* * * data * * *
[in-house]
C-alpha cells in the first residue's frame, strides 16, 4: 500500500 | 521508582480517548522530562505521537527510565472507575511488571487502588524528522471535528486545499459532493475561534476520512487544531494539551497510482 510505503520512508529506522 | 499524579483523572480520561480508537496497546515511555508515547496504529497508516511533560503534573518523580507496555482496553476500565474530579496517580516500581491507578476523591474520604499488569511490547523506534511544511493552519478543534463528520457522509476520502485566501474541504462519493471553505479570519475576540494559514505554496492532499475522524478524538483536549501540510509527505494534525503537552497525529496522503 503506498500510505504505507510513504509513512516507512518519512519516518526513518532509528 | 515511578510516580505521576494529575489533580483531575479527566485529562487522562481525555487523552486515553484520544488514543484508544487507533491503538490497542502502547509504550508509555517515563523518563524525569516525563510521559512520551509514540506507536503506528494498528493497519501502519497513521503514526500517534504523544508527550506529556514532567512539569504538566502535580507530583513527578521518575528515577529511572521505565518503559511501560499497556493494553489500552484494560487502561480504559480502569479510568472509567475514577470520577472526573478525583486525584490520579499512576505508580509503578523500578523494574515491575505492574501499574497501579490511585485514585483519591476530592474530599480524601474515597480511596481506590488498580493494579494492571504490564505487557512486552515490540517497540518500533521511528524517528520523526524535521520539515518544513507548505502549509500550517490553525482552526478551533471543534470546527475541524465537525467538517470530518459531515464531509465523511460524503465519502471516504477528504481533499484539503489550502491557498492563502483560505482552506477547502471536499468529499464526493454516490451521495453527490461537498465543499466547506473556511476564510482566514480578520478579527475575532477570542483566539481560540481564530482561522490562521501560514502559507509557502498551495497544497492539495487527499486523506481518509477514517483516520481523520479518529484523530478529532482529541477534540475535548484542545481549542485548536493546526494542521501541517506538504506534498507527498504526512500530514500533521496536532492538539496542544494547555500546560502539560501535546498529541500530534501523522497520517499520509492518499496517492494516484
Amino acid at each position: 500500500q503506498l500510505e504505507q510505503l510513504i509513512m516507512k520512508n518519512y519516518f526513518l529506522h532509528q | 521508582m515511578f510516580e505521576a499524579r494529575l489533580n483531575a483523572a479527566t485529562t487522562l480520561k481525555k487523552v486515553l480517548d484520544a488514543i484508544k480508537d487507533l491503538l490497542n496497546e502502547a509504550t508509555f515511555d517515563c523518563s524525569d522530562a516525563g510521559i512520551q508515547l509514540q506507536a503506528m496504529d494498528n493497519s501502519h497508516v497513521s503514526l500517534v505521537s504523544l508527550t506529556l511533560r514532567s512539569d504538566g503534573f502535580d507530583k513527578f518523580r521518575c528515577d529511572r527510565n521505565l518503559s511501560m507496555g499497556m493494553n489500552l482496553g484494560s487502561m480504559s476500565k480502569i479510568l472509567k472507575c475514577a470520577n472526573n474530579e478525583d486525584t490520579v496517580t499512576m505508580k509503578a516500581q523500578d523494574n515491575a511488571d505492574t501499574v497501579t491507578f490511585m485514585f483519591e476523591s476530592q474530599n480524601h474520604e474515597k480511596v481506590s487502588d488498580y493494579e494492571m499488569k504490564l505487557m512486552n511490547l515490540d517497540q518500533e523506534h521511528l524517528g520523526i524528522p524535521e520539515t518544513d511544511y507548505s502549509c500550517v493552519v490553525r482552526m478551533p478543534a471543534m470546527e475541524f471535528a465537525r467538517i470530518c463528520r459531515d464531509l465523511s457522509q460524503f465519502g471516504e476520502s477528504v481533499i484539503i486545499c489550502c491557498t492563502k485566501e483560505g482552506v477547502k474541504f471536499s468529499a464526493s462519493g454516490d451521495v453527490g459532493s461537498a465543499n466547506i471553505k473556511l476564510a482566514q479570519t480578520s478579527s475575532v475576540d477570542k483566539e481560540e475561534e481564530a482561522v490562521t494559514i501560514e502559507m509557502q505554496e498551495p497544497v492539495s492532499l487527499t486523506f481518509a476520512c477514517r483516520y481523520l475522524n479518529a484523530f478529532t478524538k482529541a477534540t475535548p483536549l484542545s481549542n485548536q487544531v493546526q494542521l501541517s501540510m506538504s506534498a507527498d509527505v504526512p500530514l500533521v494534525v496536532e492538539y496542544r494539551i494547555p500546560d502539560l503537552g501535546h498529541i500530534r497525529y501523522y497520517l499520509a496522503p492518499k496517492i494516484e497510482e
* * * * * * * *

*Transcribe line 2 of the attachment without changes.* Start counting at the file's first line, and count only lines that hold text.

C-alpha cells in the first residue's frame, strides 16, 4: 500500500 | 521508582480517548522530562505521537527510565472507575511488571487502588524528522471535528486545499459532493475561534476520512487544531494539551497510482 510505503520512508529506522 | 499524579483523572480520561480508537496497546515511555508515547496504529497508516511533560503534573518523580507496555482496553476500565474530579496517580516500581491507578476523591474520604499488569511490547523506534511544511493552519478543534463528520457522509476520502485566501474541504462519493471553505479570519475576540494559514505554496492532499475522524478524538483536549501540510509527505494534525503537552497525529496522503 503506498500510505504505507510513504509513512516507512518519512519516518526513518532509528 | 515511578510516580505521576494529575489533580483531575479527566485529562487522562481525555487523552486515553484520544488514543484508544487507533491503538490497542502502547509504550508509555517515563523518563524525569516525563510521559512520551509514540506507536503506528494498528493497519501502519497513521503514526500517534504523544508527550506529556514532567512539569504538566502535580507530583513527578521518575528515577529511572521505565518503559511501560499497556493494553489500552484494560487502561480504559480502569479510568472509567475514577470520577472526573478525583486525584490520579499512576505508580509503578523500578523494574515491575505492574501499574497501579490511585485514585483519591476530592474530599480524601474515597480511596481506590488498580493494579494492571504490564505487557512486552515490540517497540518500533521511528524517528520523526524535521520539515518544513507548505502549509500550517490553525482552526478551533471543534470546527475541524465537525467538517470530518459531515464531509465523511460524503465519502471516504477528504481533499484539503489550502491557498492563502483560505482552506477547502471536499468529499464526493454516490451521495453527490461537498465543499466547506473556511476564510482566514480578520478579527475575532477570542483566539481560540481564530482561522490562521501560514502559507509557502498551495497544497492539495487527499486523506481518509477514517483516520481523520479518529484523530478529532482529541477534540475535548484542545481549542485548536493546526494542521501541517506538504506534498507527498504526512500530514500533521496536532492538539496542544494547555500546560502539560501535546498529541500530534501523522497520517499520509492518499496517492494516484